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Aspen Dispatch: As Advertised?

ASPEN, COLORADO, August 18 – At the 2008 Aspen Summit of the Progress and Freedom Foundation, day one’s afternoon panel discussed the privacy and competition concerns that are developing as the online advertising market expands and evolves.

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ASPEN, COLORADO, August 18 – Discussants at the 2008 Aspen Summit continue to look out from the cutting edge to the market and policy landscape for emergent online revenue streams. Day one’s afternoon panel discussed the privacy and competition concerns that are developing as the online advertising market expands and evolves.

  • Berin Szoka, Visiting Fellow, The Progress & Freedom Foundation (moderator)
  • William Blumenthal, General Counsel, Federal Trade Commission
  • Dan Jaffe, Executive Vice President, Government Relations, Association of National Advertisers
  • Alan Raul, Partner, Sidley Austin
  • Greg Sivinski, Senior Attorney, Antitrust, Microsoft
  • Hal Varian, Chief Economist, Google Inc.
  • Mike Zaneis, Vice President, Public Policy, Interactive Advertising Bureau

The panelists addressed a number of conflicts and concerns that are arising in the online advertising industry, an industry that now accounts for $21 billion in revenue according to Mike Zaneis. As more users go online and, more importantly, shop and consume media online, the Internet ad space becomes more valuable and efforts to reach users in this ad space become more targeted and, perhaps, invasive.

In addition to privacy concerns, there is the issue of competition in the online advertising market, which, much like the ISP industry in the lat 90s, is experiencing a great deal of consolidation, typified by the recent Google-Doubleclick merger.

Concerns over privacy and a de facto compromise on the competition issue are what led the Federal Trade Commission to propose online behavioral advertising principles in December 2007. The FTC’s William Blumenthal was on-hand to present an overview of these principles and herald cooperation from the online advertising industry as being integral to a market based solution. “Search sites are finally competing on the basis of who can offer the most privacy,” Mr. Blumenthal noted.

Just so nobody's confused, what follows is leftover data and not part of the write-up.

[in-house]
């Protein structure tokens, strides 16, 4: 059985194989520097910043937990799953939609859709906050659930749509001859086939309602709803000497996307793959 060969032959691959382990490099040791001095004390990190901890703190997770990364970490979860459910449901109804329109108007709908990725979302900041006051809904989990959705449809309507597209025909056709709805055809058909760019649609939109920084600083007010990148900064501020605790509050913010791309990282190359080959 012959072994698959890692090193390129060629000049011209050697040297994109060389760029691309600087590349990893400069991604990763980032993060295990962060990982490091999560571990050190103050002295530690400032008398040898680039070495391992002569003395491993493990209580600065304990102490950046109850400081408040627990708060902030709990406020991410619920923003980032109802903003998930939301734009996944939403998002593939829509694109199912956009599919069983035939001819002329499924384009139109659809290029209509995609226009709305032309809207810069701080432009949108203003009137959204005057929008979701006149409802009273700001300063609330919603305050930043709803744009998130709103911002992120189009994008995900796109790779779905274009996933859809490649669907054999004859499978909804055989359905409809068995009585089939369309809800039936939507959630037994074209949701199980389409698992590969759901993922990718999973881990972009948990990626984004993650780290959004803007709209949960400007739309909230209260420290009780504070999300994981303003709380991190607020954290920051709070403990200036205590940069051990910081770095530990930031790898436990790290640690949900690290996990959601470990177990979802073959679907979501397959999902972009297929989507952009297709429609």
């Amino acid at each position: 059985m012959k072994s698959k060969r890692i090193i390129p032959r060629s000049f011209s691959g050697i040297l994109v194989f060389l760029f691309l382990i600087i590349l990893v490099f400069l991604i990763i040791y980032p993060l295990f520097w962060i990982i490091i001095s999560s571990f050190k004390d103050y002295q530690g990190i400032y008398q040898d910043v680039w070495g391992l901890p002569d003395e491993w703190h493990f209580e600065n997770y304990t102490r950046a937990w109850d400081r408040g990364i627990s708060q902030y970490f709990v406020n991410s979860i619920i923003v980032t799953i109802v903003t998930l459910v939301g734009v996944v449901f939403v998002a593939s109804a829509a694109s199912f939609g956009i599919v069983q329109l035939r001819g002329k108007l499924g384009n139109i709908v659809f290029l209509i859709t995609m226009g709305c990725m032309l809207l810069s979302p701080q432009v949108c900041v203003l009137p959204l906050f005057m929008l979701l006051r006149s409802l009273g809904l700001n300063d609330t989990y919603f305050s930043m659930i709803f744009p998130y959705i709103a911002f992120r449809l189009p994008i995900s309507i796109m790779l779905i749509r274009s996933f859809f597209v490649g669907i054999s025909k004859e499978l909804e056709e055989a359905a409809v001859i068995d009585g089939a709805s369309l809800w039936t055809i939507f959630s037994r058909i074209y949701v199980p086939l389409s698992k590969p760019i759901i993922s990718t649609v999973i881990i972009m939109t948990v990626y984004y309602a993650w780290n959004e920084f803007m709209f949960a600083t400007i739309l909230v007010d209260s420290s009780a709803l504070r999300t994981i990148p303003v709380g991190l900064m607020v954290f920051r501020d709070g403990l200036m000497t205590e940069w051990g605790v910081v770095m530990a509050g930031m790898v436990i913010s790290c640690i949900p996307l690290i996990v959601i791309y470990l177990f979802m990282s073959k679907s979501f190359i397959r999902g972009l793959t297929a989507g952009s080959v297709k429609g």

Microsoft’s Greg Sivinski expressed his concern that the recent deal to share advertising between Google and Yahoo will not improve the type of competition the FTC is concerned about. The rhetoric between Microsoft and Google over the potential impact of this deal is clearly not on good terms. Google’s Hal Varian responded vehemently that “search engines aren’t competing for advertisers, they’re competing for users…the competition for users is immense.”

Google would like to allay fears that the deal with Yahoo will lead to anti-competitive behavior that favors Google’s search engine by pointing to the fact that Google continue to deliver quality, affordable advertising to Yahoo’s search site because the business model for online advertising will always follow the users.

The panelists also briefly considered another extreme of “following the users”: 4th party advertising. This is targeted online advertising undertaken by Internet Service Providers and all of the unique tools for identifying and tracking user behavior that would be at the disposal of these 4th parties. Targeted advertising by ISPs would likely involve packet inspection of user data (including search queries) sent through the ISPs pipes.

4th party advertising is clearly an emergent phenomenon and many of the panelists recommended a wait-and-see approach, but Hal Varian posited that there might be “a free rider problem when an ISP inspects a packet intended for a search engine.”